Regents opt to disappoint, not appoint, Sen. Donald Williams

Empty chairs: The Board of Regents voted by phone.

CT Mirror

Empty chairs: The Board of Regents voted by phone.

An unusually high-profile search for a new Quinebaug Valley Community College president ended Friday with the selection of Carlee Drummer, an Illinois community college administrator, over the departing Democratic leader of the Connecticut Senate, Donald E. Williams Jr.

With little public comment, the Board of Regents for Higher Education accepted the recommendations of a search committee in a brief meeting conducted by telephone conference. New presidents also were named for two of the state’s other community colleges, Asnuntuck and Three Rivers.

Mary Ellen Jukoski, a former president of Mitchell College in New London, was named president of Three Rivers. The new Asnuntuck president is James P. Lombella, the college’s interim president since last year.

The presence of Williams among the three finalists for Quinebaug, a 1,900-student college in Danielson, a borough of Killingly on the Rhode Island border, had drawn political and media attention to the search.

The hiring of politicians as college presidents has precedent at various levels of academia in Connecticut and nationally, but news of Williams’ status as a finalist drew questions about his qualifications and generated a critical op-ed piece by two former trustees.

One of the Regents eligible to vote on the appointment was Lawrence DeNardis, a former state senator and congressman who was the president of the University of New Haven. The former Senate president of Massachusetts, William Bulger, served as chancellor of UMass.

Williams, 56, is leaving the General Assembly in January as the longest-serving president pro tempore of the Senate, a post that gave him ultimate control over what bills came to a vote. Had he been selected, Williams could not have taken the job until his term expired.

The college he hoped to lead is in Danielson, a borough of Killingly, and sits inside Williams’s 29th Senatorial District. Williams, a lawyer who has been a full-time legislator in recent years, lives in Brooklyn, the town adjacent to Killingly. He is a former radio reporter and first selectman.

Neither Gregory Gray, the president of the Board of Regents’s system, nor Nicholas Donofrio, the chairman of the board, took questions after the meeting. Donofrio conducted the meeting by telephone and was not at the Regents’ offices in Hartford.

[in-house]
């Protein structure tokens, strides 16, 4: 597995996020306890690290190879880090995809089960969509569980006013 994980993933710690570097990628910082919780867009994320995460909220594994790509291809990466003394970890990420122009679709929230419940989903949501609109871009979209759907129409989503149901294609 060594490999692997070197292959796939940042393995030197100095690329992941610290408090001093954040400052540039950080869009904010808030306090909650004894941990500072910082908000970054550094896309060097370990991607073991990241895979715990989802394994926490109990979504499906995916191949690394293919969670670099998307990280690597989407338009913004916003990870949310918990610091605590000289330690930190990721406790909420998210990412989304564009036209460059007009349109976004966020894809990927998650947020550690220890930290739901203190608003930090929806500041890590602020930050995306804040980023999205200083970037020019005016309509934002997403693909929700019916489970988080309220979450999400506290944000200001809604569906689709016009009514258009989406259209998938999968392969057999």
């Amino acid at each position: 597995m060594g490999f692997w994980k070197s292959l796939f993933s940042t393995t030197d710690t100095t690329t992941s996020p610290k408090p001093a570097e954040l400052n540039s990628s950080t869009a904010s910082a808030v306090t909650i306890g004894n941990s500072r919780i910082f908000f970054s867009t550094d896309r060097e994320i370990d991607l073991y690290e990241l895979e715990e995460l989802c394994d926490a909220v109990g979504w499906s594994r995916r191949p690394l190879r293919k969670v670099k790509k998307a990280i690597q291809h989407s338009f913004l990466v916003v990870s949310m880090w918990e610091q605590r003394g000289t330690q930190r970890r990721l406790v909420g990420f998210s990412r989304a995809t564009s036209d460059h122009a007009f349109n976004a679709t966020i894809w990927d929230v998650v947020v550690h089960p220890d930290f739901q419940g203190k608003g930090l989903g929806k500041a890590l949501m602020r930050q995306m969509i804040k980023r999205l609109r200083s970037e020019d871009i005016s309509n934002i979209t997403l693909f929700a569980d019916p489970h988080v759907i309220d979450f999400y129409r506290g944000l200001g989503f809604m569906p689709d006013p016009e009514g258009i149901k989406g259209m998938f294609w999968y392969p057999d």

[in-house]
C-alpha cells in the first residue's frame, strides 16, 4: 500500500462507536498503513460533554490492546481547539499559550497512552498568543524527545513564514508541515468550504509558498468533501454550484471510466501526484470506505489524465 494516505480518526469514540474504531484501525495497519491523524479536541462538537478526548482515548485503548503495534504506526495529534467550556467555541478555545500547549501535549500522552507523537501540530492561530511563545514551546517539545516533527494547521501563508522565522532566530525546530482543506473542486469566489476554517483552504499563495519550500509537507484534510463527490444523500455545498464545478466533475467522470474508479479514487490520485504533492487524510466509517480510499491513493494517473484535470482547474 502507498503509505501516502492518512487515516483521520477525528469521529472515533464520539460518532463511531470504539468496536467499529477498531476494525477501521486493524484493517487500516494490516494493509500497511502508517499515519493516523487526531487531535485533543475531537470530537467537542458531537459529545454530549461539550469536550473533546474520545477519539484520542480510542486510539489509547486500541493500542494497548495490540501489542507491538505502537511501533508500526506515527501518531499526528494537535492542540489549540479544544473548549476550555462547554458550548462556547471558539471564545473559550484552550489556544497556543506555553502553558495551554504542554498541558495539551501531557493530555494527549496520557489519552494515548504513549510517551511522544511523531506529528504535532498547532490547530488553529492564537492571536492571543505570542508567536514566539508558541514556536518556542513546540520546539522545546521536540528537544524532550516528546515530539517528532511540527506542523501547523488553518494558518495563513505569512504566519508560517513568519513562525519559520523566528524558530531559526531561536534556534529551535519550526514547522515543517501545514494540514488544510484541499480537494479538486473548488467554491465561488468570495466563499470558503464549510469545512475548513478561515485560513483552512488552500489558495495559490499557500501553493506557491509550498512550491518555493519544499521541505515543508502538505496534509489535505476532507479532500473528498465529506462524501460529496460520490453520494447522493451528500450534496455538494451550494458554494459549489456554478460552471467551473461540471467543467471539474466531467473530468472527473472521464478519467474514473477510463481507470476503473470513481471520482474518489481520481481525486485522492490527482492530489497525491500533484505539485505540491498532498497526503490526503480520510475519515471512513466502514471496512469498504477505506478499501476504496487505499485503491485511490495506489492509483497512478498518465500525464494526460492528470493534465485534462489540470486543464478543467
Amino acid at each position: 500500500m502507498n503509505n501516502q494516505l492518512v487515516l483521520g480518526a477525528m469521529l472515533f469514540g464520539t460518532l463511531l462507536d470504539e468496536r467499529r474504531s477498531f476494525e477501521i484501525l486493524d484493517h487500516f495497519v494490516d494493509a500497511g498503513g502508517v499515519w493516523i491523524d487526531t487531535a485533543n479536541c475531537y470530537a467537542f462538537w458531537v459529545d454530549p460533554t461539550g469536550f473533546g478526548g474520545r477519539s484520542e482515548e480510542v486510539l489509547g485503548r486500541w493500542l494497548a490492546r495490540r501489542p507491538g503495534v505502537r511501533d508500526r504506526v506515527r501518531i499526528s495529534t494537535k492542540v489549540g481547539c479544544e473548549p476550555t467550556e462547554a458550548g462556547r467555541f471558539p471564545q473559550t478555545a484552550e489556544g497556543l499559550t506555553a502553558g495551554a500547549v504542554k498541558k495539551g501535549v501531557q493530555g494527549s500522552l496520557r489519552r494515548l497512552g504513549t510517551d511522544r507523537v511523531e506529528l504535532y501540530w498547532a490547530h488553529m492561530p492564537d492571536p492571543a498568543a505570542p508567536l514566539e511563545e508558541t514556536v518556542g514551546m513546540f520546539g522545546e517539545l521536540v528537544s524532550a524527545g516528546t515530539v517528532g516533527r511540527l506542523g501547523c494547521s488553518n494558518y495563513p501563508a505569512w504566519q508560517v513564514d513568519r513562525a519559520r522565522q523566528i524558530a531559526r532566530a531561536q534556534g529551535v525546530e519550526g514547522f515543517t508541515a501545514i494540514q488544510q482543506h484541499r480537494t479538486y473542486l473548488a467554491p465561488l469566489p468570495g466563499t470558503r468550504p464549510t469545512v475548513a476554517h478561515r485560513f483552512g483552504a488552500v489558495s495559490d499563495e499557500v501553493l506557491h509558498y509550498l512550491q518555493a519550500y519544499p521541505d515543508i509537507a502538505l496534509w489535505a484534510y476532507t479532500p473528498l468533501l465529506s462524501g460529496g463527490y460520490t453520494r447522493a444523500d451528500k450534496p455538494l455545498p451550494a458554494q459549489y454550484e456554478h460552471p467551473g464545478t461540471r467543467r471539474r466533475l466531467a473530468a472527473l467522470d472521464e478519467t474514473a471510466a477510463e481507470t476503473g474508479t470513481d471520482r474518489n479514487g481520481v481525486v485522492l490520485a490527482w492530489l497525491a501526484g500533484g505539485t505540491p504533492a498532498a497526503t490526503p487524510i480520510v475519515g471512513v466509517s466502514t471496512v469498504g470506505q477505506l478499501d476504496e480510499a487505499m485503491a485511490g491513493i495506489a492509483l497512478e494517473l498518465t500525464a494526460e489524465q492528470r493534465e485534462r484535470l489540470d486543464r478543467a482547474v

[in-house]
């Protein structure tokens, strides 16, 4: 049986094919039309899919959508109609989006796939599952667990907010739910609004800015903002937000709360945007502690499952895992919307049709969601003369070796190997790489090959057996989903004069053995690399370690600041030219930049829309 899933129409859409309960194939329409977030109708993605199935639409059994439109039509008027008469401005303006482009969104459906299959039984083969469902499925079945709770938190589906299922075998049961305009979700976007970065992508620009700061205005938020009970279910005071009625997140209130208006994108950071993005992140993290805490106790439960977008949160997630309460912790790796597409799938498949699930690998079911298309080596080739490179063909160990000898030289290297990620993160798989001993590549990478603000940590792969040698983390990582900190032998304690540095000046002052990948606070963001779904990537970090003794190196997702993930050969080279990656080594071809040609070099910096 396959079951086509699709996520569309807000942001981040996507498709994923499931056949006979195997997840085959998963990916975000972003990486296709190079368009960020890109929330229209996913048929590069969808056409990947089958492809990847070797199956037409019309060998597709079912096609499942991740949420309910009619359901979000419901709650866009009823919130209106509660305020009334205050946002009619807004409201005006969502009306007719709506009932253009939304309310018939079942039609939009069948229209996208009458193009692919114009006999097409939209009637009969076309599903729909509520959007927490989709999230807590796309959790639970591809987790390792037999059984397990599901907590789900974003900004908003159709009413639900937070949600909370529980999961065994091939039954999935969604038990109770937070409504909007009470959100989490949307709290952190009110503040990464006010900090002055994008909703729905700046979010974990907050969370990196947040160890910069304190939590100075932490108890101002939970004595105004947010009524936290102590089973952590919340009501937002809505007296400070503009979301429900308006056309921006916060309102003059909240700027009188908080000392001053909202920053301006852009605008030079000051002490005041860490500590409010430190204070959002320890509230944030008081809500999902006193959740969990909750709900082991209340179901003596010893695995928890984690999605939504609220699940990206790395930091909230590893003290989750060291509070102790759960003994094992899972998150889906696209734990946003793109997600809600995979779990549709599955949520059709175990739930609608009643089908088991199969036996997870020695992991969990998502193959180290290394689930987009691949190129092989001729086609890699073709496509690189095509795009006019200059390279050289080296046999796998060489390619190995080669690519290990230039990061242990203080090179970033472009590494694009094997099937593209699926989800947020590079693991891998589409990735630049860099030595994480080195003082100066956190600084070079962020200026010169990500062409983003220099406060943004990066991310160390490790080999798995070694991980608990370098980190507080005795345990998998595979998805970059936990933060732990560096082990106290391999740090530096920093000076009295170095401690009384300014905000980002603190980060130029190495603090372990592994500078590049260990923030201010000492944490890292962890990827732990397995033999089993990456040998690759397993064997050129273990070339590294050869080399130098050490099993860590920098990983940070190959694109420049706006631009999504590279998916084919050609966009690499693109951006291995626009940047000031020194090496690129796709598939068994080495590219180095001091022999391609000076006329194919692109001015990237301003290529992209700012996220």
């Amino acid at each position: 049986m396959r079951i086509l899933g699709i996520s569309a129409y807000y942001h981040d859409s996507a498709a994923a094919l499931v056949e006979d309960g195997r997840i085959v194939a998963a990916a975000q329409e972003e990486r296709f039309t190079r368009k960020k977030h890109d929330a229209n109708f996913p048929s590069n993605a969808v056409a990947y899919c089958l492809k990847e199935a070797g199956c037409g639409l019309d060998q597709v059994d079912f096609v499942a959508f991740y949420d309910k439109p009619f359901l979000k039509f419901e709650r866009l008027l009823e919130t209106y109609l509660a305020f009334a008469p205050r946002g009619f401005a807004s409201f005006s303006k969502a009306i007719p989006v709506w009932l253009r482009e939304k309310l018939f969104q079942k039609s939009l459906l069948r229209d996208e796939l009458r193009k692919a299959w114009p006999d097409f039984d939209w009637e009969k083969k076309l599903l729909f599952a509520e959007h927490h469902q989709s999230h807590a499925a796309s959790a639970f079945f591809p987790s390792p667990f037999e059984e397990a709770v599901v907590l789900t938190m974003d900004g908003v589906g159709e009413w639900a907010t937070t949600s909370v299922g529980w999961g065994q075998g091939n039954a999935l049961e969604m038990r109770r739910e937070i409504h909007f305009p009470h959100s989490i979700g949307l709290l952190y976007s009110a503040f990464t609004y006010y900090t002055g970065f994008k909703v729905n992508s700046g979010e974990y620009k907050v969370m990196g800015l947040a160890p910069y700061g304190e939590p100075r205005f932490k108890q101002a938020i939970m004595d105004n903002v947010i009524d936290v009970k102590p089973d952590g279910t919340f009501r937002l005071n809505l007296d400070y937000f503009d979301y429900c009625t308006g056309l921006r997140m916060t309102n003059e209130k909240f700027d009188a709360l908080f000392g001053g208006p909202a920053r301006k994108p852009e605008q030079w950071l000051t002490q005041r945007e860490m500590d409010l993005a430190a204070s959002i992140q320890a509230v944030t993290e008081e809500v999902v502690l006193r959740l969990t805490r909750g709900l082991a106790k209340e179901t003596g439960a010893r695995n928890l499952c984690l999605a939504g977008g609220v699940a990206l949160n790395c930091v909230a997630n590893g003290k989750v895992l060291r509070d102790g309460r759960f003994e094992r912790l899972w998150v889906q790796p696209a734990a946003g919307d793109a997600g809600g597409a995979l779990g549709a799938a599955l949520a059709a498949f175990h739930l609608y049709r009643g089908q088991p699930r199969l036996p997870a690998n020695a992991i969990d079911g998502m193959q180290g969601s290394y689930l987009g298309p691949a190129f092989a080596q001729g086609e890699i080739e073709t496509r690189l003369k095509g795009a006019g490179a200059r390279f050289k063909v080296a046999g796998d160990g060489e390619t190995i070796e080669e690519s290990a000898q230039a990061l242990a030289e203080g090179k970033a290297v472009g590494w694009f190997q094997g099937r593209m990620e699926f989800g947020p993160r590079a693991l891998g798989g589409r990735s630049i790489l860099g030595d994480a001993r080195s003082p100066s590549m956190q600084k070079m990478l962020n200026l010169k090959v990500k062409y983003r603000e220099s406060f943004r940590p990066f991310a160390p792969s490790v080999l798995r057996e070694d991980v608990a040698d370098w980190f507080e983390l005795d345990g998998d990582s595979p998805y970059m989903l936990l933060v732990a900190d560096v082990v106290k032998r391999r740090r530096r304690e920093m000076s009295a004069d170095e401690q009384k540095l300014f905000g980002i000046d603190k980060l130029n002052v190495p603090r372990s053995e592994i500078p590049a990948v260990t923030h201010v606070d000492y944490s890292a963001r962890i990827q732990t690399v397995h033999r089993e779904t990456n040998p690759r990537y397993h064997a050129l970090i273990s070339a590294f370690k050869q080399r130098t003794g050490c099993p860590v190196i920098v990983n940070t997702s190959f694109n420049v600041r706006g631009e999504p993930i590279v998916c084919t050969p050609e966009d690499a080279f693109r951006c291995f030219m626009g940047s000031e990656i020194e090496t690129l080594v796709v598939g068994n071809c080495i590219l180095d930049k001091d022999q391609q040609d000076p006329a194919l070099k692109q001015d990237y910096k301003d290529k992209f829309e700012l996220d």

Gov. Dannel P. Malloy, a political ally of Williams, told reporters later Friday that he had not made a recommendation: “I was not part of the process in any way.”

There evidently was no doubt that the recommendation of the search committee would be accepted: A press release was available immediately after the vote with the reactions of Gray, Donofrio and the three new presidents.

“Dr. Drummer brings an exceptional portfolio of scholarship and experience and to her new position, and impressed everyone involved in the search process with her seasoned leadership, imaginative ideas and high energy,” Gray said in the statement.

Drummer was one of three candidates to visit the campus and meet with faculty and students as part of the search process.

She now holds the dual positions of executive director of college advancement and the director of the Educational Foundation at Oakton Community College in Illinois.

Drummer is a graduate of Wittenberg University and has an M.A. and Ph.D. from the State University of New York at Stony Brook. Her dissertation was a study of the English writer, Virginia Woolf, but she Drummer comes to academia with an expertise in marketing and communications.

She began her professional career as a communications and advertising executive at Nabisco. She later held communication jobs at Baruch College, the New York Public Library system, and Carthage College in Kenosha, Wisconsin.

Quinebaug is one of a dozen community colleges in the recently merged Regents’ system, which includes the four universities of the Connecticut State University system and Charter Oak, an online college.

The system is overseen by a board appointed by the governor and legislative leaders, plus two students chosen by their peers. Its members include former House Speaker Richard J. Balducci and Naomi K. Cohen, the former House chairwoman of the Education Committee.

James P. Lombella, president of Asnuntuck

Lombella, the new president of Asnuntuck in Enfield, began his career as founder of a retail and service company. He was an operations manager at Plastipak Packaging Company and the Campbell Soup division of Pepperidge Farm.

Since 2009, Lombella has had various roles at Asnuntuck, associate dean of workforce development and chief financial officer. He also is an adjunct faculty member at the school’s Advanced Manufacturing Technology Center.

He is a graduate of Holyoke Community College and has a master of management degree from Cambridge College in Cambridge, Mass. He is pursuing a doctorate of education at Nova Southeastern University,

Mary Ellen Jukoski, president of Three Rivers

Jukoski, the new president of Three Rivers in Norwich, has spent her career in academia, including posts at Empire State College in Saratoga Springs, N.Y., World University-Miami in Florida, the University of Memphis, and Loretto Heights College in Denver.

In Connecticut, she was the dean of continuing education at Sacred Heart University in Fairfield and president of Mitchell College in New London.

Jukoski is a graduate of the College of St. Rose in Albany, N.Y., where she earned a B.A. and M.S. She also has a doctorate of education from the University of Memphis.

 

 

 

 

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